The energy or intensity decreases (divided by 4) as the distance r is doubled, or measured in dB it would decrease by 6.02 dB. This is the fundamental reason why intensity of radiation, whether it is electromagnetic or acoustic radiation, follows the inverse-square behaviour (assuming it originates from a point-source), at least in the ideal three-dimensional context (propagation in two dimensions would just follow an inverse-proportional distance behaviour and propagation in one dimension, the plane wave, remains constant in amplitude even as distance from the source changes).


The inverse-square law is used in acoustics in measuring the sound intensity at a given distance from the source.[5]


In acoustics, the sound pressure of a spherical wavefront radiating from a point source decreases by 50% as the distance r is doubled, or measured in dB it decreases by 6.02 dB. The behaviour is not inverse-square, but is inverse-proportional (inverse distance law):

 p \propto \frac{1}{r} \,
 \frac{p_1} {p_2 } = \frac{r_2}{r_1} \,
 p_1 = p_2 r_2 \frac{1}{r_1} \,

However the same is also true for the component of particle velocity  v \, that is in-phase to the instantaneous sound pressure p \,.

 v \propto \frac{1}{r} \,

Only in the near field the quadrature component of the particle velocity is 90° out of phase with the sound pressure and thus does not contribute to the time-averaged energy or the intensity of the sound. This quadrature component happens to be inverse-square. The sound intensity is the product of the RMS sound pressure and the RMS particle velocity (the in-phase component), both which are inverse-proportional, so the intensity follows an inverse-square behaviour as is also indicated above:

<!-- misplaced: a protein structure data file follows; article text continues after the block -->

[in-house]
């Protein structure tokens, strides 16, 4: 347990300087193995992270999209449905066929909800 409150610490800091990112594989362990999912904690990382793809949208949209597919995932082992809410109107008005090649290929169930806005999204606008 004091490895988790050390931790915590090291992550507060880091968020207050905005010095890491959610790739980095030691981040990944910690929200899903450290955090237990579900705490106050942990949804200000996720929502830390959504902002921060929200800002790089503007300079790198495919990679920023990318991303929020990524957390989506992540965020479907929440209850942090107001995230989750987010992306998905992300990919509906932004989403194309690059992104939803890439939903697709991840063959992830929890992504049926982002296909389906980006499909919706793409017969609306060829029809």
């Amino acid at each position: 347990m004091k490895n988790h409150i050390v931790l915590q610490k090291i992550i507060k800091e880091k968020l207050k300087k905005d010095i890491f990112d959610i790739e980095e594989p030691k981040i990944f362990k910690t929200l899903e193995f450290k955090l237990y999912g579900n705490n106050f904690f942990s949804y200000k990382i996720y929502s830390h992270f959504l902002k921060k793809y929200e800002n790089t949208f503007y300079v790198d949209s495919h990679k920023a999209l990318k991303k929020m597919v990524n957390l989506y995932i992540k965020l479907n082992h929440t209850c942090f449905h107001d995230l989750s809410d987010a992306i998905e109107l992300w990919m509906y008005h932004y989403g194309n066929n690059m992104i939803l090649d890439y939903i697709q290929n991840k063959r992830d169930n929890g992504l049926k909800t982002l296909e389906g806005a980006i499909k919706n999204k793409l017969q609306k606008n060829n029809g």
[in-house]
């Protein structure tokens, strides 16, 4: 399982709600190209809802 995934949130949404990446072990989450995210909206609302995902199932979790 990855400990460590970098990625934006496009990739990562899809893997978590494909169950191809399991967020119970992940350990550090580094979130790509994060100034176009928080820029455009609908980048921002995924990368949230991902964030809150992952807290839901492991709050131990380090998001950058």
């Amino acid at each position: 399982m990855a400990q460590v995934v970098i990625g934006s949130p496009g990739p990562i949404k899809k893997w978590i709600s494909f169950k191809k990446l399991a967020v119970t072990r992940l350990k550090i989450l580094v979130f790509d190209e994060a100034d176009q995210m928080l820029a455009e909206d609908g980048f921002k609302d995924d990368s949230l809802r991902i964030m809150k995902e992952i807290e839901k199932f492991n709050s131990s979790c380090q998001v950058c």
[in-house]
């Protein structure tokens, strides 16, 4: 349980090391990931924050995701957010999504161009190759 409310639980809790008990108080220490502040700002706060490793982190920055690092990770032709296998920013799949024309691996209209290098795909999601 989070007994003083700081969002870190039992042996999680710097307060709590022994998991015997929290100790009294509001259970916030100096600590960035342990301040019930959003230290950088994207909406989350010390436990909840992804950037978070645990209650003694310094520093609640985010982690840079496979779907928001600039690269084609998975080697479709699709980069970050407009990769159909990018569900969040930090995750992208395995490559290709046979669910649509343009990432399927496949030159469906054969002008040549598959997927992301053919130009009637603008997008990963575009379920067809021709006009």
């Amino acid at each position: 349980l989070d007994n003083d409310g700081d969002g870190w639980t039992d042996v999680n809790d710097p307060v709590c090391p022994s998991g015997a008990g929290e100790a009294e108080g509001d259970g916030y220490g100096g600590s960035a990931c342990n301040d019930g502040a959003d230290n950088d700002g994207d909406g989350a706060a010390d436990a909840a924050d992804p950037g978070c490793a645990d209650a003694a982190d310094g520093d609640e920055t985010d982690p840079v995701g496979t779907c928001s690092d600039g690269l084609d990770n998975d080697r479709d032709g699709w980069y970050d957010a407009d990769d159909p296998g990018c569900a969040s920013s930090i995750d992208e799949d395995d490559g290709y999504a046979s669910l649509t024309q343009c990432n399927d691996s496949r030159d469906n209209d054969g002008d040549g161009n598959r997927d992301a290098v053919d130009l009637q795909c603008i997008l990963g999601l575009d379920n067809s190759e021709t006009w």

I = pv \propto \frac{1}{r^2}. \,

The inverse-square law pertained to sound intensity. Because sound pressures are more accessible to us, the same law can be called the "inverse-distance law".

Field theory interpretation

For an irrotational vector field in three-dimensional space the law corresponds to the property that the divergence is zero outside the source. Generally, for an irrotational vector field in n-dimensional Euclidean space, an inverse (n − 1)th potention law corresponds to the property of zero divergence outside the source.

See also

External links


  1. ^ Hooke's gravitation was also not yet universal, though it approached universality more closely than previous hypotheses: See page 239 in Curtis Wilson (1989), "The Newtonian achievement in astronomy", ch.13 (pages 233–274) in "Planetary astronomy from the Renaissance to the rise of astrophysics: 2A: Tycho Brahe to Newton", CUP 1989.
  2. ^ Newton acknowledged Wren, Hooke and Halley in this connection in the Scholium to Proposition 4 in Book 1 (in all editions): See for example the 1729 English translation of the 'Principia', at page 66.
  3. ^ Williams, Faller, Hill (1971), "New Experimental Test of Coulomb's Law: A Laboratory Upper Limit on the Photon Rest Mass", Physical Review Letters 26: 721–724, doi:10.1103/PhysRevLett.26.721, 
  4. ^ (WayBack link to "Point Source Approximation")
  5. ^ Inverse-Square law for sound

 This article incorporates public domain material from the General Services Administration document "Federal Standard 1037C".